Brits abroad: Opportunities for UK businesses in India
John Carroll will be chairing a panel event to discuss this topic at One Great George Street on 24 June, with speakers including Baroness Wheatcroft and business leaders. Places are limited but if you would like to attend please
What do you see as the benefits of exporting for UK SMEs?
Studies have shown that companies that export are able to achieve growth that would not otherwise have been possible, and that they are also more resilient than their purely domestic counterparts. By not having all of their eggs in one basket, companies that operate internationally are four times less likely to default. For ambitious businesses who are looking to grow, exporting is a key component for successful long-term growth strategies.
What makes India such an attractive market for UK businesses?
There are many reasons why UK businesses should look to India as a potential new export market. One of the key benefits is the size of the market, with a population of over 1 billion, 58% of which is under 35, there is a huge workforce of young, talented people which is essential for any new business. Additionally, the middle class is expected to grow from 198 million in 2014 to 370 million in 2025, meaning there is huge potential for British exporters to sell in India.
Are there any key sectors of opportunity for UK Businesses in India?
Whilst the opportunities are vast, there are a few sectors that are of particular interest to UK exporters. One of these opportunities lies in the construction sector as India requires further investment in infrastructure, particularly in roads, ports and railways. The Indian government has recently rolled out a number of incentives for foreign investors in both the construction and manufacturing sectors. These include the ‘Make in India’ campaign and the ‘Delhi-Mumbai Industrial Corridor’, for which 100 billion USD of investment and support has been pledged. The upcoming government incentives for renewable energy projects in the state of Rajasthan also provide interesting opportunities for UK investors, who have the required technical expertise and know-how.
So with all this opportunity, why do you think some businesses may be reluctant to take the first steps to enter the Indian market?
Firstly, exporting to any new market can be a very daunting process and without the right preparation and support it can put a real strain on your business. We find, the biggest obstacle for exporting companies is identifying and connecting to potential customers. When entering any new market, it is critically important to find partners and potential new suppliers that you can trust, and we find that even those businesses who are already exporting to the EU or the US may be reluctant to expand further afield into markets such as India, as cultural nuances and lack of knowledge on aspects such as business practices can be an obstacle for foreign investors. Identifying and finding the right partners is especially relevant for companies looking to export to India, as business is often won and lost on personal relationships. This means that if you are hiring someone in the country rather than having a presence there yourself, you need to be able to connect to partners you can trust to represent your business fairly and accurately in the market.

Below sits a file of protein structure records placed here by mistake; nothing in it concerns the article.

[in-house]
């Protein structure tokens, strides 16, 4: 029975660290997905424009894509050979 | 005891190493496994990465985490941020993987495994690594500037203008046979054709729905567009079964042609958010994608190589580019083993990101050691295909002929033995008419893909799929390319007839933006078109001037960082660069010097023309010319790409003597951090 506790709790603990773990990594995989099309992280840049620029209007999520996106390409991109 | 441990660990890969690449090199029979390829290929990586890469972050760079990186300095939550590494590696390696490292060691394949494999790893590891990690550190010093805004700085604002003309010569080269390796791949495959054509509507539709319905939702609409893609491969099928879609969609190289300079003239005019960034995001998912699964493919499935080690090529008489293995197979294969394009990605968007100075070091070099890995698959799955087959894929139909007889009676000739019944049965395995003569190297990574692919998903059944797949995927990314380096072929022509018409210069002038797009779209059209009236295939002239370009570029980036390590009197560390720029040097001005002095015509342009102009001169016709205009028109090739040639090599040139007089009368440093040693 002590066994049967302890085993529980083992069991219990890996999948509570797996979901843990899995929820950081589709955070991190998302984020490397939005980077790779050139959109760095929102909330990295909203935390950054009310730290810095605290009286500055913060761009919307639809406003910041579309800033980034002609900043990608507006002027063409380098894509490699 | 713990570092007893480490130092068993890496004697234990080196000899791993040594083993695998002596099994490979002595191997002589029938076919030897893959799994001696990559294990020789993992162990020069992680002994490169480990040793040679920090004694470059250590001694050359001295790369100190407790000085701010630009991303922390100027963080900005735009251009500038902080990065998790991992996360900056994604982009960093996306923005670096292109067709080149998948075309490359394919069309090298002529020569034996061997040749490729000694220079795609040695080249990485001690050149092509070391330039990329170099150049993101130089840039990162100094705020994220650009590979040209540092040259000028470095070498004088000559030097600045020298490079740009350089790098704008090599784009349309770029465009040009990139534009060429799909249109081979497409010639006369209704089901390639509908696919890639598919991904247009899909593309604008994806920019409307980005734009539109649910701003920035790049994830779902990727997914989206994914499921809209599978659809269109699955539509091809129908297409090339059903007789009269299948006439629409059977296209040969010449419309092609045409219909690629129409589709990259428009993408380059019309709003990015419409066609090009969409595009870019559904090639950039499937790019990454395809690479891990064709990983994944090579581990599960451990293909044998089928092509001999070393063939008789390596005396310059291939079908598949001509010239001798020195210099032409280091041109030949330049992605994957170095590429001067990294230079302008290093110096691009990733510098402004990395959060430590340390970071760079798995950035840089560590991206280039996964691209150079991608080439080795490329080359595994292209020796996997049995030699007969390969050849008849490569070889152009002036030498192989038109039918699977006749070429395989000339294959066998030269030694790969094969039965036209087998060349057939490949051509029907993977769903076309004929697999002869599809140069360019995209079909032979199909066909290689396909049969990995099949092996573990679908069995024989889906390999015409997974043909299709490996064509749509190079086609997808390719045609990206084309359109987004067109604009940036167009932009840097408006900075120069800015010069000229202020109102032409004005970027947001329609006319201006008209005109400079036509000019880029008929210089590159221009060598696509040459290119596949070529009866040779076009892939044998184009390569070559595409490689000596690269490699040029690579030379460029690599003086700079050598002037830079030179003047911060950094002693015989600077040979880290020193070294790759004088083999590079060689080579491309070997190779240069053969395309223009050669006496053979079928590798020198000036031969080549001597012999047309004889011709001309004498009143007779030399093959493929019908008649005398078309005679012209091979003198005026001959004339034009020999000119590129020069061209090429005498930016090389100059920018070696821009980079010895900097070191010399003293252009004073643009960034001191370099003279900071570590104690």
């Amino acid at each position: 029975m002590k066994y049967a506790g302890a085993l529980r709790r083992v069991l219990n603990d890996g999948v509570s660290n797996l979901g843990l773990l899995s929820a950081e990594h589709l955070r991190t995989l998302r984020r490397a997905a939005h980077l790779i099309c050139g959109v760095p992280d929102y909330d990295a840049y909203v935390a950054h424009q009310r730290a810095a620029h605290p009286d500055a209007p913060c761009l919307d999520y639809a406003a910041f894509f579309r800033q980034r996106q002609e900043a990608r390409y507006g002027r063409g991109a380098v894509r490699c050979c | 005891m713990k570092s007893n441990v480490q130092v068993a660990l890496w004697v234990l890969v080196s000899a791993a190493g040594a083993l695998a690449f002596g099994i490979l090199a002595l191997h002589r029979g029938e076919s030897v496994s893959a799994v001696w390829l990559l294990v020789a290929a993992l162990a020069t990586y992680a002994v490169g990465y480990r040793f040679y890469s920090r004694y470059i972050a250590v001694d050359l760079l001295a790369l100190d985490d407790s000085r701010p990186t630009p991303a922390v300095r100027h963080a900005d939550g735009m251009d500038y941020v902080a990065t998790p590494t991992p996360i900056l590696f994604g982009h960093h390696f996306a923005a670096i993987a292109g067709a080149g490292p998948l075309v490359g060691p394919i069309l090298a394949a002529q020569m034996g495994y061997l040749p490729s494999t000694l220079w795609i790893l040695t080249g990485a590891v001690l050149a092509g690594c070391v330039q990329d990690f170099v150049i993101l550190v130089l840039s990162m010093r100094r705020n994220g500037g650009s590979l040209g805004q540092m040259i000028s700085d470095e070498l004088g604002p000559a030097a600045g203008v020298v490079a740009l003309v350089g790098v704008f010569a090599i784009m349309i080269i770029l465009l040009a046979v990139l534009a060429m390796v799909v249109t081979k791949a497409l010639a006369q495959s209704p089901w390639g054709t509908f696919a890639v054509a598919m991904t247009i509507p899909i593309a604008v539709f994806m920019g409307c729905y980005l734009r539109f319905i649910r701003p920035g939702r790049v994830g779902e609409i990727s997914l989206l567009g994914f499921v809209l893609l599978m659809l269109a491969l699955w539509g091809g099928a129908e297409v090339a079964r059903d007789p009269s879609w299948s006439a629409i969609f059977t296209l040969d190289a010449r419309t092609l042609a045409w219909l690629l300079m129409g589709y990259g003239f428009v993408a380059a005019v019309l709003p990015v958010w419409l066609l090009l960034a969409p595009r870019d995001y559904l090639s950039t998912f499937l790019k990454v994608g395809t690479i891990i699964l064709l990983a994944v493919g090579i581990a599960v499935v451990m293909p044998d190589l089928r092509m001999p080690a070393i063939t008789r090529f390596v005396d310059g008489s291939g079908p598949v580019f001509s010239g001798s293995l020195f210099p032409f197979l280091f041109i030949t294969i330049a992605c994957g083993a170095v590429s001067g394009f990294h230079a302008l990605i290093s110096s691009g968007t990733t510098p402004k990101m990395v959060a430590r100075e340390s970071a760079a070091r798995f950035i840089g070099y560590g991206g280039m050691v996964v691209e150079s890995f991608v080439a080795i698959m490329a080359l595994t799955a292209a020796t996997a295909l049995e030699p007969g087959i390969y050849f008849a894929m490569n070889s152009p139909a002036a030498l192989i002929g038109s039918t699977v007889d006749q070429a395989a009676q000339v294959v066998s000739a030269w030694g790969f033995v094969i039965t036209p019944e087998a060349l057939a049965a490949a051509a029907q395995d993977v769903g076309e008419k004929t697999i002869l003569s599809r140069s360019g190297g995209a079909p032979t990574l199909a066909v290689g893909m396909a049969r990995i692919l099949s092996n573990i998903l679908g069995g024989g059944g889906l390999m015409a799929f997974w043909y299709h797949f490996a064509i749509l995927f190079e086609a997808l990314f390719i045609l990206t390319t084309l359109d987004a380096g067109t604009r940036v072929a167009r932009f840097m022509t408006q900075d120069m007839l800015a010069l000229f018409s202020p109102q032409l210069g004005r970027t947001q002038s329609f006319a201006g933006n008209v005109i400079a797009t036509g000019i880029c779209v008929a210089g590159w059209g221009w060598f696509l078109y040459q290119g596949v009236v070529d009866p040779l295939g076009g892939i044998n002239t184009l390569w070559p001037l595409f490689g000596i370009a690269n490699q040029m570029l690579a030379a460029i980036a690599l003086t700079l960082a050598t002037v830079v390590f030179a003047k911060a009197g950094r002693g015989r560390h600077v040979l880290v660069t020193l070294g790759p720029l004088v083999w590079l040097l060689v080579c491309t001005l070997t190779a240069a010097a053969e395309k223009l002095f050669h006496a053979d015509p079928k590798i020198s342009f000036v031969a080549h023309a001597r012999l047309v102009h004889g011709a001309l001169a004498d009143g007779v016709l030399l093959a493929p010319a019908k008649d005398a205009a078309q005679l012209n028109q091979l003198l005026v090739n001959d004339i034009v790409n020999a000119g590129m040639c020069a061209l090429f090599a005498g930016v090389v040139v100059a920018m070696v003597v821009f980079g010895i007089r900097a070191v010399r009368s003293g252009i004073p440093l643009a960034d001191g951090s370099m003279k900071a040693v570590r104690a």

So how can businesses know who to trust?
When establishing overseas, it can be difficult for an SME to get the support they need when they don’t have the brand recognition of a big multi-national name behind them. It is here that Santander is trying to help, and we have created a network of alliance partners with local banks in countries to which the Santander footprint doesn’t reach. For example, in India we have an alliance with ICICI bank, meaning that when a UK business goes to take its first steps in India, it can still receive the local support and knowledge that we know is crucial for SMEs. We have also developed the Santander Trade Portal which can identify potential new business partners for you from across the globe, and includes a feature which allows you to check if a company, ship or person is on an official restricted parties list of entities sanctioned or prohibited from business transactions by the United Nations and/or a state. Trade Portal can give you the key contact details of 5000 Indian importers, categorised by sector, as well as details of tender opportunities and over 20,000 sector-specific Trade Shows. The Trade Portal also contains a wealth of practical information including shipping costs, labelling rules and local regulations.
What would be your biggest piece of advice for companies who are looking to enter the Indian market?
There is no questions that preparation is key, and it should not be forgotten that what works in one country will not necessarily work in another. It is important to consider each country and each sector and all the particularities that come with them. For example, in the case of India, business deals are often done in the home whereas in other countries, such as the UK or Spain, this would more likely be in an office environment. Researching your chosen market and the practical information that you will need when establishing there should be a large part of your export strategy. Advice and support is available from various places, including government bodies such as our partner UKTI, and here at Santander we have a range of solutions to demystify the internationalisation process. This includes a series of country and sector specific roundtable events up and down the country, a dedicated India desk that is focused on helping UK businesses to explore and enter the Indian market, and the Santander Trade Portal. If you would like more information on any of the aspects mentioned here, please contact email@example.com or register for a trial of Santander’s award-winning Trade Portal at www.santandertrade.com.